Plans to house hundreds of asylum seekers in Linton-on-Ouse abandoned

Locals said the plans to house up to 1,500 men at the former RAF base would destroy village life and could jeopardise the safety of local people

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Controversial plans to house hundreds of asylum seekers at a former RAF base next to a Yorkshire village have been abandoned, GB News can confirm.

Villagers in Linton launched a high profile campaign to halt the plans when they were announced in April.

Locals said the plans to house up to 1,500 men at the base would destroy village life and could jeopardise the safety of local people.

A former RAF base in Linton-on-Ouse
A former RAF base in Linton-on-Ouse
Villagers launched a high profile campaign to halt the plans when they were announced in April
Villagers launched a high profile campaign to halt the plans when they were announced in April

Hambleton District Council, the local authority in the area, prompted a temporary halt to the proposals when it announced possible legal action if the Home Office continued with its plans.

Speaking on GB News’ Mark Steyn in May, Kevin Hollinrake, Conservative MP for Thirsk and Malton claimed the plans could “treble the size of the village”.

Mr Hollinrake said: “I think it’s a disgraceful choice of site, I think the Home Office has looked at the site, the accommodation as an RAF base, I think the accommodation there could eb suitable for purpose.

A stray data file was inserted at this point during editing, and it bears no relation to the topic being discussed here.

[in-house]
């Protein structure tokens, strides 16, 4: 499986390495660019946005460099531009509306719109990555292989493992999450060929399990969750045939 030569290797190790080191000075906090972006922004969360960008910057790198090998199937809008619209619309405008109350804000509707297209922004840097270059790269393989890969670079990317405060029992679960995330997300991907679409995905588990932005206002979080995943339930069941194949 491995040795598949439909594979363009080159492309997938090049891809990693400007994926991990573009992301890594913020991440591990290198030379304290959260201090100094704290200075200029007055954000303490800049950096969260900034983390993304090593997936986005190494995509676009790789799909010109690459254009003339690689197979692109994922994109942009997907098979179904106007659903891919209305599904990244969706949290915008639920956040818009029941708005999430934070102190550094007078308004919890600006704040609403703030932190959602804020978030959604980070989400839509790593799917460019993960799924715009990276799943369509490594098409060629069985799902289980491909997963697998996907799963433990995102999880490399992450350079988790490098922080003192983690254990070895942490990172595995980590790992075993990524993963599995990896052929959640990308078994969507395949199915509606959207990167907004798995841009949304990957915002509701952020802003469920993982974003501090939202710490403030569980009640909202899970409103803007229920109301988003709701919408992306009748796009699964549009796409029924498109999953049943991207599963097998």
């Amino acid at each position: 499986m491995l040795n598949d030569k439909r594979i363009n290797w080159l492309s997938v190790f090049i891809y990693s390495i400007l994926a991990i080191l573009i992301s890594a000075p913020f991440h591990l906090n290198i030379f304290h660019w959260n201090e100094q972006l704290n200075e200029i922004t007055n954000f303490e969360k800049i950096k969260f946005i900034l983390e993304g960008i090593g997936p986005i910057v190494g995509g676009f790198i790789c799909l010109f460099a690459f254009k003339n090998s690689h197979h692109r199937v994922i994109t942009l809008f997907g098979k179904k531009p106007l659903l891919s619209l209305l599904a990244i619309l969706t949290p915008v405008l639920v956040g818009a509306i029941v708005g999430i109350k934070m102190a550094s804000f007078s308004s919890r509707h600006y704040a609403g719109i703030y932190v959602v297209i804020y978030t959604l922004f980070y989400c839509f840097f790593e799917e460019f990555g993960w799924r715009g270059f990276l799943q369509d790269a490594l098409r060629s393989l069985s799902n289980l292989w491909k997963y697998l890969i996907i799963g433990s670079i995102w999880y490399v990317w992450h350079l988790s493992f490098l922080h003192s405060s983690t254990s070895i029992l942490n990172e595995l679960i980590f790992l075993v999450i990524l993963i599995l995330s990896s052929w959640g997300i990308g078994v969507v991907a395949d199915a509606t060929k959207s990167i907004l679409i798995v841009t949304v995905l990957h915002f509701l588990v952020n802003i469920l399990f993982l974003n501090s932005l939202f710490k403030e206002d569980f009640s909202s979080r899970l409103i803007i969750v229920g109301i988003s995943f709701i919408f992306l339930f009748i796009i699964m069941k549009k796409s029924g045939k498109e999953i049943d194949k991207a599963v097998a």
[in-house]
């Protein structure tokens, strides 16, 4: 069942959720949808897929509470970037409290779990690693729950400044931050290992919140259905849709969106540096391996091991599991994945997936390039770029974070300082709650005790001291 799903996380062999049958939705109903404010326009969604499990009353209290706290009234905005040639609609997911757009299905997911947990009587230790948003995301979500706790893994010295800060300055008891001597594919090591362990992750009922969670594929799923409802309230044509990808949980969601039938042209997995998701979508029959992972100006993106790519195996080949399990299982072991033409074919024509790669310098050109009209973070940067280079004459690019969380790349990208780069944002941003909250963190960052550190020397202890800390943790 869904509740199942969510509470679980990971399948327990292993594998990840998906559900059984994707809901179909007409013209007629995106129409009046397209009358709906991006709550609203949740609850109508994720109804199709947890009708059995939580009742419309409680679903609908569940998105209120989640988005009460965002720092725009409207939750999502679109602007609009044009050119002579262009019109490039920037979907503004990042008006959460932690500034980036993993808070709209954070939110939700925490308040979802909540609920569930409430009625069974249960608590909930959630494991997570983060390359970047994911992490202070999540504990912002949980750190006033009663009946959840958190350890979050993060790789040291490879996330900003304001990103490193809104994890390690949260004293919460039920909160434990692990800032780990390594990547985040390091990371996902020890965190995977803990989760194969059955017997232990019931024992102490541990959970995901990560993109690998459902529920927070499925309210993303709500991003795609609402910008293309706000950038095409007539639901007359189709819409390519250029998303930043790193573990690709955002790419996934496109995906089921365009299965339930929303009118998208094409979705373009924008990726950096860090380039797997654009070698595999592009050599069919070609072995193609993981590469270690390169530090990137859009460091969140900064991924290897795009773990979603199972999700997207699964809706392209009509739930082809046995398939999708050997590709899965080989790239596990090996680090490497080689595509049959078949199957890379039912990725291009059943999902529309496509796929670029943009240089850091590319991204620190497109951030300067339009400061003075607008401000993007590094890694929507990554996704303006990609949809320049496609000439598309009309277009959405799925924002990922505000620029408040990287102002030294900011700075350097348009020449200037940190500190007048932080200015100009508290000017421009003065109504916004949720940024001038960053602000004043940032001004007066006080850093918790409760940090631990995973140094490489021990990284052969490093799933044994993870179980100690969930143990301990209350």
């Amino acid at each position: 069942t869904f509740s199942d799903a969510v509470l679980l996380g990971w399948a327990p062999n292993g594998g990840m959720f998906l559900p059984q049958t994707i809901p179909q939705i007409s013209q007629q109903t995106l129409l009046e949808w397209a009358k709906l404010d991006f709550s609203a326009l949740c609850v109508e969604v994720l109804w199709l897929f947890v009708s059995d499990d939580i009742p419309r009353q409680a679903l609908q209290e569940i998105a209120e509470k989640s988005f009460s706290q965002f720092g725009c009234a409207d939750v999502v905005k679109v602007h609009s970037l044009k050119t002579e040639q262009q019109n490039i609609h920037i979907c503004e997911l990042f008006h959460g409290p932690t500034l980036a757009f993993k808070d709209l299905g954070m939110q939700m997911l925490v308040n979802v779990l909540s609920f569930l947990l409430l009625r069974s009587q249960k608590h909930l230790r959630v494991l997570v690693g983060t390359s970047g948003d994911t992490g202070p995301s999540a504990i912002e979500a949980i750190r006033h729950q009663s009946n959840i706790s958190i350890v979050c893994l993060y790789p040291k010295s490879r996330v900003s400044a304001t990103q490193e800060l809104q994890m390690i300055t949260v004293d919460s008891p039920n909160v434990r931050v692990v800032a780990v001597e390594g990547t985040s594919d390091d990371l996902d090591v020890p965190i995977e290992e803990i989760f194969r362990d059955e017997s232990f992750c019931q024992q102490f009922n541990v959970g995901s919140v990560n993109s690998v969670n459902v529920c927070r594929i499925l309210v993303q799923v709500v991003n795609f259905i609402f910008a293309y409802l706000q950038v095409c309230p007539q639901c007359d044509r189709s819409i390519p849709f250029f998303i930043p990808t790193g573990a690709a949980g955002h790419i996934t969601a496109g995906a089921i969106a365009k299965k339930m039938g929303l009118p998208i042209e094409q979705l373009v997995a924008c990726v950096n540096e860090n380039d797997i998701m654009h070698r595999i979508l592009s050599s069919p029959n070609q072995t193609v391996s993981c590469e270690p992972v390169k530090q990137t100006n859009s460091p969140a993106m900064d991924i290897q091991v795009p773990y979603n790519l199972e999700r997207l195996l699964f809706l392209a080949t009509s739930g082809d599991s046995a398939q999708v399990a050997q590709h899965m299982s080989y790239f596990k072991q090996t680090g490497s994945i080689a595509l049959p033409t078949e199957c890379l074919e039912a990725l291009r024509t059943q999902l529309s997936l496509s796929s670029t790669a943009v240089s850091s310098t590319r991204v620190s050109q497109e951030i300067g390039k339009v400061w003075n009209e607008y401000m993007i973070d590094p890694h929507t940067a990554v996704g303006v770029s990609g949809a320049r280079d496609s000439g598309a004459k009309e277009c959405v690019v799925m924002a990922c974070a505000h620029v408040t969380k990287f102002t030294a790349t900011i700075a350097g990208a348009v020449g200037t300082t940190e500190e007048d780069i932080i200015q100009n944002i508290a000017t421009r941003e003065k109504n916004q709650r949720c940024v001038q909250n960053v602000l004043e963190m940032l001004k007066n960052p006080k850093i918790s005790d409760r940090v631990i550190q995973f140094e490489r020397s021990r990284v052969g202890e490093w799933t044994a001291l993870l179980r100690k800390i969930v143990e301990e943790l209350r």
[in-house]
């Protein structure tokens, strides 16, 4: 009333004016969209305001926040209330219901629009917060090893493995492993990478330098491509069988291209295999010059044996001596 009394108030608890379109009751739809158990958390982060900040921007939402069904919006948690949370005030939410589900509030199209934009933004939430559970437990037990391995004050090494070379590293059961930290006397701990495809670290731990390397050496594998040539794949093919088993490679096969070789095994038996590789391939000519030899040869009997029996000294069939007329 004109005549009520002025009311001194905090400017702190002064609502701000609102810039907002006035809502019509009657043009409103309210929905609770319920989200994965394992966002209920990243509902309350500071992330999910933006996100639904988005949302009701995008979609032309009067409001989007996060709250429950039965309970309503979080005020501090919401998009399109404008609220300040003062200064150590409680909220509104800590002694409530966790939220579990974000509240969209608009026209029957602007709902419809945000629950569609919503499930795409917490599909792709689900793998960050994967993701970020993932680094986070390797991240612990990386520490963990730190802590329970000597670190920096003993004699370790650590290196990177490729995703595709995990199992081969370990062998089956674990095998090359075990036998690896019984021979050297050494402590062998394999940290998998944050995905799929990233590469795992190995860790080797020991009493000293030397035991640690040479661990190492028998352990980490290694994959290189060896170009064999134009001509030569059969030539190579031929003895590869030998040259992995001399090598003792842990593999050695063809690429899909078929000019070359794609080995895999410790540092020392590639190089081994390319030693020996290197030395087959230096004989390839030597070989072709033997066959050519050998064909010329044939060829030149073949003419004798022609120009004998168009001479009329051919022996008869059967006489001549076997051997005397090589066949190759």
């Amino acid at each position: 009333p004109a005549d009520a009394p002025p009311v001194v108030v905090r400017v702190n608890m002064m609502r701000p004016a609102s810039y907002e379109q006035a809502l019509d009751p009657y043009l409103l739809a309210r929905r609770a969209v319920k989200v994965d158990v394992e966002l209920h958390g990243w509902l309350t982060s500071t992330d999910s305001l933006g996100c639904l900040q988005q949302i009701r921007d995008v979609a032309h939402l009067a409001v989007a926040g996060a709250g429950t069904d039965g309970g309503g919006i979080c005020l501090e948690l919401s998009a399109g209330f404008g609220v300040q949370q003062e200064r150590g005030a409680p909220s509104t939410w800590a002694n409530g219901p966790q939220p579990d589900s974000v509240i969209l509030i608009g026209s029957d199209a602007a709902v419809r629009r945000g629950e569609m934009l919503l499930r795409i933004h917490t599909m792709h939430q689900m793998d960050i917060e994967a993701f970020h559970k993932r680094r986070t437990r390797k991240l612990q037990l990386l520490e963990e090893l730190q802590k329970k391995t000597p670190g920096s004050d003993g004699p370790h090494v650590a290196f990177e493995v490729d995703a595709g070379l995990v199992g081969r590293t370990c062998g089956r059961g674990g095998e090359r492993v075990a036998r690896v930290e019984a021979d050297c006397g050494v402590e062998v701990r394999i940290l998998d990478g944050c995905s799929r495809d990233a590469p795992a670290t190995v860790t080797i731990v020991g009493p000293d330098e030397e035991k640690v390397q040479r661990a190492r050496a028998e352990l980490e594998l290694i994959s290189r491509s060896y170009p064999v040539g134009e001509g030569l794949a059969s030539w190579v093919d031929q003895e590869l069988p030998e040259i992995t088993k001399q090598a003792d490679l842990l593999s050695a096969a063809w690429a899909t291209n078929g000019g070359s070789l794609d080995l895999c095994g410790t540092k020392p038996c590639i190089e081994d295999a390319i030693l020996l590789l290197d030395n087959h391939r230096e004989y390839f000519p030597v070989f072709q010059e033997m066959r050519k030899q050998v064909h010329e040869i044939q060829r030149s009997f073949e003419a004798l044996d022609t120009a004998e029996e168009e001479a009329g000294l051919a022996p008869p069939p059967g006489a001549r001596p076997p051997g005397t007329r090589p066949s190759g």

“But the site itself is entirely unsuitable.

“This is an open site, it’s not a detained site,

“The village itself has 600 people, this is effectively trebling the size of the village.

“1,500 young, single men from around the world who are there for up to six months can freely walk around that village.

“You can understand the concern and indeed panic from people in that village.

‘”Its absolutely wrong that a single village should be sacrificed on the altar of a national policy priority, it's simply wrong."

The proposals formed part of the Government’s renewed drive to deal with the growing crisis of Channel migrants which has now reached more than 18,500 so far this year.

Another controversial proposal to send asylum seekers to Rwanda for processing has also been mired in legal challenges and shows no sign of being enacted any time soon.

A Government spokesperson said: “The Government is steadfastly committed to tackling illegal migration and stopping dangerous small boat crossings.

“The Government will continue to identify appropriate sites for Greek-style asylum reception centres which will play a key role in reducing the number of asylum seekers in hotels which cost the taxpayer more than £5million each day.”